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Anthropogenic Mercury Releases Into the Atmosphere from Ancient to Modern Time


That is a conclusion of a study published in the last issue of the ACS journal Environmental Science & Technology for this year.

Mercury sample from the Dennis s.k collection
David Streets and colleagues explain that humans put mercury into the atmosphere by burning fossil fuels and through mining and industrial processes. Mercury is present in coal and the ores used to extract copper, gold and silver. Much information exists about recent releases of mercury, but there is little information on releases in the past. To find out how much impact people have had over the centuries, the scientists reconstructed human additions of mercury to the atmosphere using historical data and computer models.

Their research shows that mercury emissions peaked during the North American gold and silver rushes in the late 1800s, but after a decline in the middle of the 20th century, are quickly rising again thanks mostly to a surge in coal use. They report that Asia has overtaken Europe and America as the largest contributor of mercury. Recent data suggest that mercury concentrations in the atmosphere are declining, and this is not consistent with their conclusion of increasing emissions. Changing atmospheric conditions may be partly responsible, but more work is also needed to understand the fate of large amounts of mercury in discarded products like batteries and thermometers. The researchers predict mercury released from mining and fuel may take as many as 2,000 years to exit the environment and be reincorporated into rocks and minerals in the Earth.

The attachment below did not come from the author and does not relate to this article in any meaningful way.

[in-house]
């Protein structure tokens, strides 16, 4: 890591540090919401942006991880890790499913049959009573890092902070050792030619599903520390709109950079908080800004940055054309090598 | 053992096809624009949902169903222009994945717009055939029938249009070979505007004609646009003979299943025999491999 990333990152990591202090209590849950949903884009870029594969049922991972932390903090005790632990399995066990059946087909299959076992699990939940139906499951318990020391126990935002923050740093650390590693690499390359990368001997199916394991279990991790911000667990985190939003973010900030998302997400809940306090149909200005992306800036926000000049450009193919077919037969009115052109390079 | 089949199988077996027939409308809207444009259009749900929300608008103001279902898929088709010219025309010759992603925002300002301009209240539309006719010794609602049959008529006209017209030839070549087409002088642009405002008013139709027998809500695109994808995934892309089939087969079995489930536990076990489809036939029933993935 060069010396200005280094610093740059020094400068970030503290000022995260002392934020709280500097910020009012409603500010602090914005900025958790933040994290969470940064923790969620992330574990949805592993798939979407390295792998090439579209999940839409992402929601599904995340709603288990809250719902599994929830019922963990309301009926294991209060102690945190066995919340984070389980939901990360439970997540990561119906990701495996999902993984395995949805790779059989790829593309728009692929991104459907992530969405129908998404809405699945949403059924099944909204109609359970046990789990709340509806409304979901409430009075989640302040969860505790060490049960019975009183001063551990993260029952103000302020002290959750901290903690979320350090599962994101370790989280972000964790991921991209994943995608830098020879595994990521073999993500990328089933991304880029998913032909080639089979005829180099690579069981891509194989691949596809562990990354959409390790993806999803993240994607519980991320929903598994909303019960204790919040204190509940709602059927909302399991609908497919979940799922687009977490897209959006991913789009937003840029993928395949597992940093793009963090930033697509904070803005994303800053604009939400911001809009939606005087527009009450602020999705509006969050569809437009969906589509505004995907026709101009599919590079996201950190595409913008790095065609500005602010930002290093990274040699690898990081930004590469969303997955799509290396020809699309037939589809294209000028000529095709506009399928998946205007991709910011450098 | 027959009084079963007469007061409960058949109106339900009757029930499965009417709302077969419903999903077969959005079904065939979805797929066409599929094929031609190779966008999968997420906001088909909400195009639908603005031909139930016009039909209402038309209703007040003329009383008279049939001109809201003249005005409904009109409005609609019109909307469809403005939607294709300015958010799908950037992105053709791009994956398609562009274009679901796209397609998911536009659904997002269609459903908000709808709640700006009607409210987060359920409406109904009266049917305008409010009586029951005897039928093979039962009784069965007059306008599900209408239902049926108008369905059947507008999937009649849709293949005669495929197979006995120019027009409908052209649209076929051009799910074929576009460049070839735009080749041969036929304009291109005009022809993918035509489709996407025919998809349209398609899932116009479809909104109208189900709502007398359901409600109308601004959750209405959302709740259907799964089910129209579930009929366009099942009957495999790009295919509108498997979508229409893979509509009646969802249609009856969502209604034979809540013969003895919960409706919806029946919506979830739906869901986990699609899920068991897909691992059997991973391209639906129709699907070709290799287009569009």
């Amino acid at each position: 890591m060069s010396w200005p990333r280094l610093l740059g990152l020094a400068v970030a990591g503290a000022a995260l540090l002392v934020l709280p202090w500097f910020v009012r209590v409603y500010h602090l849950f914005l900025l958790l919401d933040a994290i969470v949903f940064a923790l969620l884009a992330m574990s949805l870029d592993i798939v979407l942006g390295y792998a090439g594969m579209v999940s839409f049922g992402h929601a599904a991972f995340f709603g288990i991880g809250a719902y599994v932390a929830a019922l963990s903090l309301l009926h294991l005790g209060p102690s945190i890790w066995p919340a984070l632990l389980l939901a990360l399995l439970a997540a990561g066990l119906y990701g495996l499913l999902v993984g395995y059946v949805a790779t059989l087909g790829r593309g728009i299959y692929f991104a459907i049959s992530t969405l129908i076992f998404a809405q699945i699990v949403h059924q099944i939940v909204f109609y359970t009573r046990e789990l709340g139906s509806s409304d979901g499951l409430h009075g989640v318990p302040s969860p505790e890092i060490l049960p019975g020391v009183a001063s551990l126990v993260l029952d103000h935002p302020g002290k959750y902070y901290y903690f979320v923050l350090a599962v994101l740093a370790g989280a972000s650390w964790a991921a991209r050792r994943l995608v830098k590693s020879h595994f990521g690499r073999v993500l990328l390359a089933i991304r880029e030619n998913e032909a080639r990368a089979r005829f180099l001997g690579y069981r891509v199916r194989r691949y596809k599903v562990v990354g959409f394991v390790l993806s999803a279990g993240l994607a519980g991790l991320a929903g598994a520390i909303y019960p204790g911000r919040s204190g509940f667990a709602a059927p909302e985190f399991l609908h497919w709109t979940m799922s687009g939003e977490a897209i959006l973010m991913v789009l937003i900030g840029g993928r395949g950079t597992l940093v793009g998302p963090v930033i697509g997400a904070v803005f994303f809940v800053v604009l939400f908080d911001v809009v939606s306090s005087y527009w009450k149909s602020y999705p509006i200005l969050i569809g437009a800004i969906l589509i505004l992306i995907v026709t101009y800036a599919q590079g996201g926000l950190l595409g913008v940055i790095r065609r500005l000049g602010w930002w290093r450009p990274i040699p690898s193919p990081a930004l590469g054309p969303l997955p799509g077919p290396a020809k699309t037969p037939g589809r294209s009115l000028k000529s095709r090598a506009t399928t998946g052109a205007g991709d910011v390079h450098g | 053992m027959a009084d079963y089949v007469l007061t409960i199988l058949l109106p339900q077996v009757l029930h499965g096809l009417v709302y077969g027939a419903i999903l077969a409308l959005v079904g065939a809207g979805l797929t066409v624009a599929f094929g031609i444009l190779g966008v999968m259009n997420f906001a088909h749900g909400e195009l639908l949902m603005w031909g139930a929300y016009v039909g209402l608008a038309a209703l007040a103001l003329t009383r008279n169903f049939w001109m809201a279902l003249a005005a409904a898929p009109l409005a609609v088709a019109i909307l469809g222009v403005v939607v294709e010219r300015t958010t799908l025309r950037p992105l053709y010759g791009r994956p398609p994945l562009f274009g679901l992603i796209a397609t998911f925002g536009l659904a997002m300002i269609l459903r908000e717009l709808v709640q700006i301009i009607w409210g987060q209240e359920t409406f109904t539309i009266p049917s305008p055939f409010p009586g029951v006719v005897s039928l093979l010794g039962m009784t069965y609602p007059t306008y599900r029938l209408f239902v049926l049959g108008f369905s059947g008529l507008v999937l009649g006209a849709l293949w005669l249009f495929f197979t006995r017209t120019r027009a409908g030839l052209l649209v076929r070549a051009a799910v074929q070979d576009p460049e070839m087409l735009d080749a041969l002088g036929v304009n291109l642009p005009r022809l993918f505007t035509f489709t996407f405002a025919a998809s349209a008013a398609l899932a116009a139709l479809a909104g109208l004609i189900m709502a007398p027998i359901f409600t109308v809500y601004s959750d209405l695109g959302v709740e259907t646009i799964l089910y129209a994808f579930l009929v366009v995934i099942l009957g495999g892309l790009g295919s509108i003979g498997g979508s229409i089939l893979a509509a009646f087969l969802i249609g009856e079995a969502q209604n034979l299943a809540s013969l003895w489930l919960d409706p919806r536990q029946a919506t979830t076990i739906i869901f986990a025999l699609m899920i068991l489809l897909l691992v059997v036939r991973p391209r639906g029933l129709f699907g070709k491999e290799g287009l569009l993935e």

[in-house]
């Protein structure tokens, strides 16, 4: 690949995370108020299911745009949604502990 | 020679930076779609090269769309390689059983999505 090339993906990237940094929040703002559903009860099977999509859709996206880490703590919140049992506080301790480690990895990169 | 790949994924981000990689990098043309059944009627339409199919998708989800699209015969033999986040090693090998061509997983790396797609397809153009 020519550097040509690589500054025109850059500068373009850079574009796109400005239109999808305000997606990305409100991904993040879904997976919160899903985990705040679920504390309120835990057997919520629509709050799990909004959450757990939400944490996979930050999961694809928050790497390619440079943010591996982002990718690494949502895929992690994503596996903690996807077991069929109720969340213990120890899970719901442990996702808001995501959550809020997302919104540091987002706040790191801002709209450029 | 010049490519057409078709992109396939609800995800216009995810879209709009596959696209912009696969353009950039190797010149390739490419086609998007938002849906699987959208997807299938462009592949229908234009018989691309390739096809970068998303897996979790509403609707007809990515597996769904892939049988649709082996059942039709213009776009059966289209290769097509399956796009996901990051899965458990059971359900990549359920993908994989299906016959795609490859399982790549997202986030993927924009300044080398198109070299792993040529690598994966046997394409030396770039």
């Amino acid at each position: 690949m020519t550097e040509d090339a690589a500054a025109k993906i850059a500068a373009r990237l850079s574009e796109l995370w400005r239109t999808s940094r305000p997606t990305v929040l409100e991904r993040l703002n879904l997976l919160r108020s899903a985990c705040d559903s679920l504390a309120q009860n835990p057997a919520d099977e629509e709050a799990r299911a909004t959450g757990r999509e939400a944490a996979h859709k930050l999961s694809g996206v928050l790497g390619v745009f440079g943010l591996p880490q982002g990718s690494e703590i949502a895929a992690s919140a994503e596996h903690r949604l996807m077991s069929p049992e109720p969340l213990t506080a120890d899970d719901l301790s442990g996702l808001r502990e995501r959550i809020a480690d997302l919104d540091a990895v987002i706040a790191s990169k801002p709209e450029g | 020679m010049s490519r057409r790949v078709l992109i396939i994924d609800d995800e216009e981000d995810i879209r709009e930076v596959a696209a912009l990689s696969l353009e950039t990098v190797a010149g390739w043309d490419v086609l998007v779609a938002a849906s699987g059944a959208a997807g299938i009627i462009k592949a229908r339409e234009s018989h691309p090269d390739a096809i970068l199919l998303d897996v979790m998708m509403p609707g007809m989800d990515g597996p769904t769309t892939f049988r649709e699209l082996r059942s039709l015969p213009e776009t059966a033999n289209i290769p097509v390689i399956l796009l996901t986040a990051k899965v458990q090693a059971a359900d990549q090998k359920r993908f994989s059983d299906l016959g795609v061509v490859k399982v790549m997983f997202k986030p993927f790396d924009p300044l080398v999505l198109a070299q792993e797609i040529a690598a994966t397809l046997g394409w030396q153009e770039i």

Source: Adapted from American Chemical Society (ACS)

The original report

David G. Streets, Molly K. Devane, Zifeng Lu, Tami C. Bond, Elsie M. Sunderland, Daniel J. Jacob, All-Time Releases of Mercury to the Atmosphere from Human Activities, Environ. Sci. Technol., 2011, 45 (24), pp 10485–10491. DOI: 10.1021/es202765m

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last time modified: December 20, 2011

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